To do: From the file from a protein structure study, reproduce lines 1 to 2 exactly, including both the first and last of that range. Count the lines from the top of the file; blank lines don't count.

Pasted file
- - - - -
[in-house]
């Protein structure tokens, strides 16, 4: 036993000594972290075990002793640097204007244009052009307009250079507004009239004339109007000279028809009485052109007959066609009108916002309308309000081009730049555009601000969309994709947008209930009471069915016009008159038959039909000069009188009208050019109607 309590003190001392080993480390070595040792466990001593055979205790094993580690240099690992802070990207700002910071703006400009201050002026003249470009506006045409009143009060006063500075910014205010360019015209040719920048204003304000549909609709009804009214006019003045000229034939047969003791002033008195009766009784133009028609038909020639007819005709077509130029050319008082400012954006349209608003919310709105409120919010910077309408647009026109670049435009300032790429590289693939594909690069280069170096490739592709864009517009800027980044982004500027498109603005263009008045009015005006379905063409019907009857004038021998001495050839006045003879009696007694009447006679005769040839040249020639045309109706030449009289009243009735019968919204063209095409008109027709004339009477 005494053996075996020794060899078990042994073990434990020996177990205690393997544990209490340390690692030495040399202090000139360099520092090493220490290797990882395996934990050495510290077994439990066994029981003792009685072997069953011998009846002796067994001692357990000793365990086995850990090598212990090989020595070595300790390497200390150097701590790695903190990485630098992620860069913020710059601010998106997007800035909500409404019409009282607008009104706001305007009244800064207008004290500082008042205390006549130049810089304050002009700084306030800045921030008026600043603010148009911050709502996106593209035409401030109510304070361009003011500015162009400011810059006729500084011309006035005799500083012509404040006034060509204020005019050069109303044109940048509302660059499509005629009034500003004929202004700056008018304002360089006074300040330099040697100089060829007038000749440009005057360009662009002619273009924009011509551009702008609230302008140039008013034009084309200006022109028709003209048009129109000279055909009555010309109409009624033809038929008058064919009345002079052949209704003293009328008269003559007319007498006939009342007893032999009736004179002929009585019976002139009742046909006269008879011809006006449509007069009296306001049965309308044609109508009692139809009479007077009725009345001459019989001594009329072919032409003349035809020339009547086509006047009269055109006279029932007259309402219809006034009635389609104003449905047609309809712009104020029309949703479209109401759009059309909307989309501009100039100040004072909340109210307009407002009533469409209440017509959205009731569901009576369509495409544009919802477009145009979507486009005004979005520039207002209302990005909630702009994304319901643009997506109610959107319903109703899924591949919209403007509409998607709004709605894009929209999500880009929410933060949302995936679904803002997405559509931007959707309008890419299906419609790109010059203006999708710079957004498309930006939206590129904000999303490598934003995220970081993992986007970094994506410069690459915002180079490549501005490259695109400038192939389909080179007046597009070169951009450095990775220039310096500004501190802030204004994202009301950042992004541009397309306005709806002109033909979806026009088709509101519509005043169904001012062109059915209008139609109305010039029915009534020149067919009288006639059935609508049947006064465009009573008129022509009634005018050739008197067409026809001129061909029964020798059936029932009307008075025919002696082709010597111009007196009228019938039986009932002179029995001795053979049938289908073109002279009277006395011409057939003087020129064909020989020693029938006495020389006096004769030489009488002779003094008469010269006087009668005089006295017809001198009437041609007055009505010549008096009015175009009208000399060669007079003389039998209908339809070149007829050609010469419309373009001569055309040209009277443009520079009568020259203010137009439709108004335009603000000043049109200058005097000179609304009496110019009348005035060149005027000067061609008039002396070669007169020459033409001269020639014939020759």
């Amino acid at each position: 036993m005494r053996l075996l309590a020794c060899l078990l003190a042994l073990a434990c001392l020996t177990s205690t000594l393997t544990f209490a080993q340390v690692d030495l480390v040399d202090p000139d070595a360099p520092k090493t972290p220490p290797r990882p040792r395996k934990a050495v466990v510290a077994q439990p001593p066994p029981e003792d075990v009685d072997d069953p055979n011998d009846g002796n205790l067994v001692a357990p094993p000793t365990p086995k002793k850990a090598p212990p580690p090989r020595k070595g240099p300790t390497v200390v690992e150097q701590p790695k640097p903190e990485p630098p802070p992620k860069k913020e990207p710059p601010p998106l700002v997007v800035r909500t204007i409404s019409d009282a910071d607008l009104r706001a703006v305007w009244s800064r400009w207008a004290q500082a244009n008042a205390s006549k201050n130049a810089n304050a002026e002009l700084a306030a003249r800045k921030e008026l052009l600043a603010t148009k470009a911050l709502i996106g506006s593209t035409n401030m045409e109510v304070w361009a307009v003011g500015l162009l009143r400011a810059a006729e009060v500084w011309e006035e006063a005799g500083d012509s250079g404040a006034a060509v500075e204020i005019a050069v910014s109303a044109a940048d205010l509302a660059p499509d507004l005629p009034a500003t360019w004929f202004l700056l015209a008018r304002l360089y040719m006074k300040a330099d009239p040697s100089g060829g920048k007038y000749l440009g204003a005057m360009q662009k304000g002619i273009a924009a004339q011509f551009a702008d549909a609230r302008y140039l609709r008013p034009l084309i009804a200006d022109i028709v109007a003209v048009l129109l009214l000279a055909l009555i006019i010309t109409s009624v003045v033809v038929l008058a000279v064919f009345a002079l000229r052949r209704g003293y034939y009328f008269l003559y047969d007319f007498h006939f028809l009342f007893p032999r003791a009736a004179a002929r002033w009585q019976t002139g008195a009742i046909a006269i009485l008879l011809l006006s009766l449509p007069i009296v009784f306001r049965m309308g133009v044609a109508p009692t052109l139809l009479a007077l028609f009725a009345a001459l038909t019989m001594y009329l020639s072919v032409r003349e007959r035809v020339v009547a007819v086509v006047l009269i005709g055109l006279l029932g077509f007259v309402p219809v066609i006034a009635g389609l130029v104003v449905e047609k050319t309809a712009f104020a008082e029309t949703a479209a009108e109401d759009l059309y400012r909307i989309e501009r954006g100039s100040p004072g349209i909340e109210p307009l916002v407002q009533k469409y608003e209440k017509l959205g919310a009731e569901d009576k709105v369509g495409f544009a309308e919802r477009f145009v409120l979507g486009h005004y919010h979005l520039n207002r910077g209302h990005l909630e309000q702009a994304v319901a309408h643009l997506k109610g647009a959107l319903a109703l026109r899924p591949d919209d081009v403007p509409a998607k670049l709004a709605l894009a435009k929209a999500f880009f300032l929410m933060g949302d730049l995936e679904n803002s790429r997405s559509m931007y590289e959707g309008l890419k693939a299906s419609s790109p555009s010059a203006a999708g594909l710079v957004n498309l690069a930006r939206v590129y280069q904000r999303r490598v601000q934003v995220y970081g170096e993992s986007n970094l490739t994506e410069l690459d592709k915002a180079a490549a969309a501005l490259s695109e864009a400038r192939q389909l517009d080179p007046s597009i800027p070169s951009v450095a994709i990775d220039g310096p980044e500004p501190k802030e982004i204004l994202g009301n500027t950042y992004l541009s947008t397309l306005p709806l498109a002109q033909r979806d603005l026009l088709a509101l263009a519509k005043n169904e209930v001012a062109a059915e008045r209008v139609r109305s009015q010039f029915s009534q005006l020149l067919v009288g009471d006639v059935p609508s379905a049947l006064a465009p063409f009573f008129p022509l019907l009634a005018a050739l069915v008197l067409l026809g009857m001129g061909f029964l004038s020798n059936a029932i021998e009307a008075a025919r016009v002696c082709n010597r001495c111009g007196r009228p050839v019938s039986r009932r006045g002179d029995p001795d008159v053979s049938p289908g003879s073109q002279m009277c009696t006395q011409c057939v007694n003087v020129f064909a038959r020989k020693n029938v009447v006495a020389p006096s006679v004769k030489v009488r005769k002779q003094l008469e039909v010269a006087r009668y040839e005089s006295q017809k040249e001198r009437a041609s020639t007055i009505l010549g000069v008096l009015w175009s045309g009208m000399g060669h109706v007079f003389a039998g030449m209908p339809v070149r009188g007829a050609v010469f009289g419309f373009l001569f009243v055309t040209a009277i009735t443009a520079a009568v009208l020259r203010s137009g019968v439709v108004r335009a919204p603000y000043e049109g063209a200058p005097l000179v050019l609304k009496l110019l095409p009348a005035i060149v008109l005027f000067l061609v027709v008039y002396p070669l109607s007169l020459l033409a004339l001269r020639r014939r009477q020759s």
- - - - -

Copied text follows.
[in-house]
């Protein structure tokens, strides 16, 4: 036993000594972290075990002793640097204007244009052009307009250079507004009239004339109007000279028809009485052109007959066609009108916002309308309000081009730049555009601000969309994709947008209930009471069915016009008159038959039909000069009188009208050019109607 309590003190001392080993480390070595040792466990001593055979205790094993580690240099690992802070990207700002910071703006400009201050002026003249470009506006045409009143009060006063500075910014205010360019015209040719920048204003304000549909609709009804009214006019003045000229034939047969003791002033008195009766009784133009028609038909020639007819005709077509130029050319008082400012954006349209608003919310709105409120919010910077309408647009026109670049435009300032790429590289693939594909690069280069170096490739592709864009517009800027980044982004500027498109603005263009008045009015005006379905063409019907009857004038021998001495050839006045003879009696007694009447006679005769040839040249020639045309109706030449009289009243009735019968919204063209095409008109027709004339009477 005494053996075996020794060899078990042994073990434990020996177990205690393997544990209490340390690692030495040399202090000139360099520092090493220490290797990882395996934990050495510290077994439990066994029981003792009685072997069953011998009846002796067994001692357990000793365990086995850990090598212990090989020595070595300790390497200390150097701590790695903190990485630098992620860069913020710059601010998106997007800035909500409404019409009282607008009104706001305007009244800064207008004290500082008042205390006549130049810089304050002009700084306030800045921030008026600043603010148009911050709502996106593209035409401030109510304070361009003011500015162009400011810059006729500084011309006035005799500083012509404040006034060509204020005019050069109303044109940048509302660059499509005629009034500003004929202004700056008018304002360089006074300040330099040697100089060829007038000749440009005057360009662009002619273009924009011509551009702008609230302008140039008013034009084309200006022109028709003209048009129109000279055909009555010309109409009624033809038929008058064919009345002079052949209704003293009328008269003559007319007498006939009342007893032999009736004179002929009585019976002139009742046909006269008879011809006006449509007069009296306001049965309308044609109508009692139809009479007077009725009345001459019989001594009329072919032409003349035809020339009547086509006047009269055109006279029932007259309402219809006034009635389609104003449905047609309809712009104020029309949703479209109401759009059309909307989309501009100039100040004072909340109210307009407002009533469409209440017509959205009731569901009576369509495409544009919802477009145009979507486009005004979005520039207002209302990005909630702009994304319901643009997506109610959107319903109703899924591949919209403007509409998607709004709605894009929209999500880009929410933060949302995936679904803002997405559509931007959707309008890419299906419609790109010059203006999708710079957004498309930006939206590129904000999303490598934003995220970081993992986007970094994506410069690459915002180079490549501005490259695109400038192939389909080179007046597009070169951009450095990775220039310096500004501190802030204004994202009301950042992004541009397309306005709806002109033909979806026009088709509101519509005043169904001012062109059915209008139609109305010039029915009534020149067919009288006639059935609508049947006064465009009573008129022509009634005018050739008197067409026809001129061909029964020798059936029932009307008075025919002696082709010597111009007196009228019938039986009932002179029995001795053979049938289908073109002279009277006395011409057939003087020129064909020989020693029938006495020389006096004769030489009488002779003094008469010269006087009668005089006295017809001198009437041609007055009505010549008096009015175009009208000399060669007079003389039998209908339809070149007829050609010469419309373009001569055309040209009277443009520079009568020259203010137009439709108004335009603000000043049109200058005097000179609304009496110019009348005035060149005027000067061609008039002396070669007169020459033409001269020639014939020759």